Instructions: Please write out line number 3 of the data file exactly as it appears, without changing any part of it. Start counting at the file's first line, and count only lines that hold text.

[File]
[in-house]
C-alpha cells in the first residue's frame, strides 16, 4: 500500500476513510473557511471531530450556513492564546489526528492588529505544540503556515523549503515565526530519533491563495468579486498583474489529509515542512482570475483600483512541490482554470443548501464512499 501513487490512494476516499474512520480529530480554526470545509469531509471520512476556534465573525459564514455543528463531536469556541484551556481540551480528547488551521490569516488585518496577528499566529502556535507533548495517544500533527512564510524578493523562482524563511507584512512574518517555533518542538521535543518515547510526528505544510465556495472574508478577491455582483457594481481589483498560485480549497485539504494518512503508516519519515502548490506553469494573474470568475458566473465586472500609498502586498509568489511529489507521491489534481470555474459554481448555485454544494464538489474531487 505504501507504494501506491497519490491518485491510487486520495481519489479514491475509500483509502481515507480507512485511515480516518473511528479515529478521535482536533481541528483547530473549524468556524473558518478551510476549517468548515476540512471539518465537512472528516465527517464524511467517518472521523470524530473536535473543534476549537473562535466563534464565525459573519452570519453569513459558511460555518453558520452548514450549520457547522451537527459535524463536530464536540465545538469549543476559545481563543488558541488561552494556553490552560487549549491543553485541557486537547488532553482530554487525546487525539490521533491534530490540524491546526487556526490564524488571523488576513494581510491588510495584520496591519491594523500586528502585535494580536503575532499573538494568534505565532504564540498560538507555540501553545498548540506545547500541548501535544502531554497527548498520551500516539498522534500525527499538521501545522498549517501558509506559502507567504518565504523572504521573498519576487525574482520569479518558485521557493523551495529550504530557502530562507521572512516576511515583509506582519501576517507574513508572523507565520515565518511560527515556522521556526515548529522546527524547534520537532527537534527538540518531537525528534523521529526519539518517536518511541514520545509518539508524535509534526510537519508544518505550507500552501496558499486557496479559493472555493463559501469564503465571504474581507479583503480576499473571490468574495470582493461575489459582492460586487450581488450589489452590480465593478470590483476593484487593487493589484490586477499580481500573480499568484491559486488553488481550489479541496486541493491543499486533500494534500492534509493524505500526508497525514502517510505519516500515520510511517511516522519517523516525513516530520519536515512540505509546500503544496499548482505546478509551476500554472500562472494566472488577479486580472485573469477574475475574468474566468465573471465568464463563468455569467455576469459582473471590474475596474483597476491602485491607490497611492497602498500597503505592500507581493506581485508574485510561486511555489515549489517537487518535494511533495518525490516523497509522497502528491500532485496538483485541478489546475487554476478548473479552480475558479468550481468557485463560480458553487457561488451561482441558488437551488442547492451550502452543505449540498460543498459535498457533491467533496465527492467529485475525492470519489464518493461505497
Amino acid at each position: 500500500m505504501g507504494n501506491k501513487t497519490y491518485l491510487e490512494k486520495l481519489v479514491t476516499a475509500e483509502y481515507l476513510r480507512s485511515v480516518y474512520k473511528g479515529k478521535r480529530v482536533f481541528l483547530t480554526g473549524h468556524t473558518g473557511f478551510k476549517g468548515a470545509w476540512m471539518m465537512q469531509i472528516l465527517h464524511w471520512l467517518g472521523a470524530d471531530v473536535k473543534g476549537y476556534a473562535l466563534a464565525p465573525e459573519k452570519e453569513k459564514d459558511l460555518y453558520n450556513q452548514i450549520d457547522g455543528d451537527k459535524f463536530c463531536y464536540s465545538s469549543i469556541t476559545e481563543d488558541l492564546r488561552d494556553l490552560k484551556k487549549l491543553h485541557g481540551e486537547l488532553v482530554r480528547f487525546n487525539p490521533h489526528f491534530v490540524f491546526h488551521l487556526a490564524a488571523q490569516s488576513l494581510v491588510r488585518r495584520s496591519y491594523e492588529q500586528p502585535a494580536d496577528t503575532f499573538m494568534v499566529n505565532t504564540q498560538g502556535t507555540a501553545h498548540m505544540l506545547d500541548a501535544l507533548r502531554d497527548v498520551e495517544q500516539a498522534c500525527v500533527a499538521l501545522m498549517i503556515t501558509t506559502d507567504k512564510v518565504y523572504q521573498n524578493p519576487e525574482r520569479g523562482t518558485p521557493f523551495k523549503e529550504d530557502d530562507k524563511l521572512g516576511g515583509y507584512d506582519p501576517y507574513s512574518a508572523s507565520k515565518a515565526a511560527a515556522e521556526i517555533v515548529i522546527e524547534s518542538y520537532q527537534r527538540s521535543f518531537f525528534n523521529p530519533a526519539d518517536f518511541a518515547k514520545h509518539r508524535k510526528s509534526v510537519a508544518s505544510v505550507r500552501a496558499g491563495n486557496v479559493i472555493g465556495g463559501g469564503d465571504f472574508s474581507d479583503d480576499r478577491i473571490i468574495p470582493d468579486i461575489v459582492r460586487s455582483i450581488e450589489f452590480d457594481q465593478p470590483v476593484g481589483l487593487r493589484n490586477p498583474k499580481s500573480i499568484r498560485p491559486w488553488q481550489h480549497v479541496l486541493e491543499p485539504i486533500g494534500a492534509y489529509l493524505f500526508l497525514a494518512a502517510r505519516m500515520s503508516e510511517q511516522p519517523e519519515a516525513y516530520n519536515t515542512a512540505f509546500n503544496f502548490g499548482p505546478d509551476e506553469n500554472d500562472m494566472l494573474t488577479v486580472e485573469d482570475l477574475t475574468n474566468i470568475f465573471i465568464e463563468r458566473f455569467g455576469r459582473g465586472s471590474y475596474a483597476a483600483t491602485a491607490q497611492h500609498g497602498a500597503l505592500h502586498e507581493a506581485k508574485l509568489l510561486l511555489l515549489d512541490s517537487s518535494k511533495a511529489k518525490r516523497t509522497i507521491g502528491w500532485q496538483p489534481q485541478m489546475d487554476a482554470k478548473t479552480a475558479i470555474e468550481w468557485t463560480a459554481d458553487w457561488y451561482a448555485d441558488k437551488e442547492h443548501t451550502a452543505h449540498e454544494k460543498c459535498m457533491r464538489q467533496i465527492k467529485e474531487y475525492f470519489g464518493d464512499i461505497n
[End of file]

Amino acid at each position: 500500500m505504501g507504494n501506491k501513487t497519490y491518485l491510487e490512494k486520495l481519489v479514491t476516499a475509500e483509502y481515507l476513510r480507512s485511515v480516518y474512520k473511528g479515529k478521535r480529530v482536533f481541528l483547530t480554526g473549524h468556524t473558518g473557511f478551510k476549517g468548515a470545509w476540512m471539518m465537512q469531509i472528516l465527517h464524511w471520512l467517518g472521523a470524530d471531530v473536535k473543534g476549537y476556534a473562535l466563534a464565525p465573525e459573519k452570519e453569513k459564514d459558511l460555518y453558520n450556513q452548514i450549520d457547522g455543528d451537527k459535524f463536530c463531536y464536540s465545538s469549543i469556541t476559545e481563543d488558541l492564546r488561552d494556553l490552560k484551556k487549549l491543553h485541557g481540551e486537547l488532553v482530554r480528547f487525546n487525539p490521533h489526528f491534530v490540524f491546526h488551521l487556526a490564524a488571523q490569516s488576513l494581510v491588510r488585518r495584520s496591519y491594523e492588529q500586528p502585535a494580536d496577528t503575532f499573538m494568534v499566529n505565532t504564540q498560538g502556535t507555540a501553545h498548540m505544540l506545547d500541548a501535544l507533548r502531554d497527548v498520551e495517544q500516539a498522534c500525527v500533527a499538521l501545522m498549517i503556515t501558509t506559502d507567504k512564510v518565504y523572504q521573498n524578493p519576487e525574482r520569479g523562482t518558485p521557493f523551495k523549503e529550504d530557502d530562507k524563511l521572512g516576511g515583509y507584512d506582519p501576517y507574513s512574518a508572523s507565520k515565518a515565526a511560527a515556522e521556526i517555533v515548529i522546527e524547534s518542538y520537532q527537534r527538540s521535543f518531537f525528534n523521529p530519533a526519539d518517536f518511541a518515547k514520545h509518539r508524535k510526528s509534526v510537519a508544518s505544510v505550507r500552501a496558499g491563495n486557496v479559493i472555493g465556495g463559501g469564503d465571504f472574508s474581507d479583503d480576499r478577491i473571490i468574495p470582493d468579486i461575489v459582492r460586487s455582483i450581488e450589489f452590480d457594481q465593478p470590483v476593484g481589483l487593487r493589484n490586477p498583474k499580481s500573480i499568484r498560485p491559486w488553488q481550489h480549497v479541496l486541493e491543499p485539504i486533500g494534500a492534509y489529509l493524505f500526508l497525514a494518512a502517510r505519516m500515520s503508516e510511517q511516522p519517523e519519515a516525513y516530520n519536515t515542512a512540505f509546500n503544496f502548490g499548482p505546478d509551476e506553469n500554472d500562472m494566472l494573474t488577479v486580472e485573469d482570475l477574475t475574468n474566468i470568475f465573471i465568464e463563468r458566473f455569467g455576469r459582473g465586472s471590474y475596474a483597476a483600483t491602485a491607490q497611492h500609498g497602498a500597503l505592500h502586498e507581493a506581485k508574485l509568489l510561486l511555489l515549489d512541490s517537487s518535494k511533495a511529489k518525490r516523497t509522497i507521491g502528491w500532485q496538483p489534481q485541478m489546475d487554476a482554470k478548473t479552480a475558479i470555474e468550481w468557485t463560480a459554481d458553487w457561488y451561482a448555485d441558488k437551488e442547492h443548501t451550502a452543505h449540498e454544494k460543498c459535498m457533491r464538489q467533496i465527492k467529485e474531487y475525492f470519489g464518493d464512499i461505497n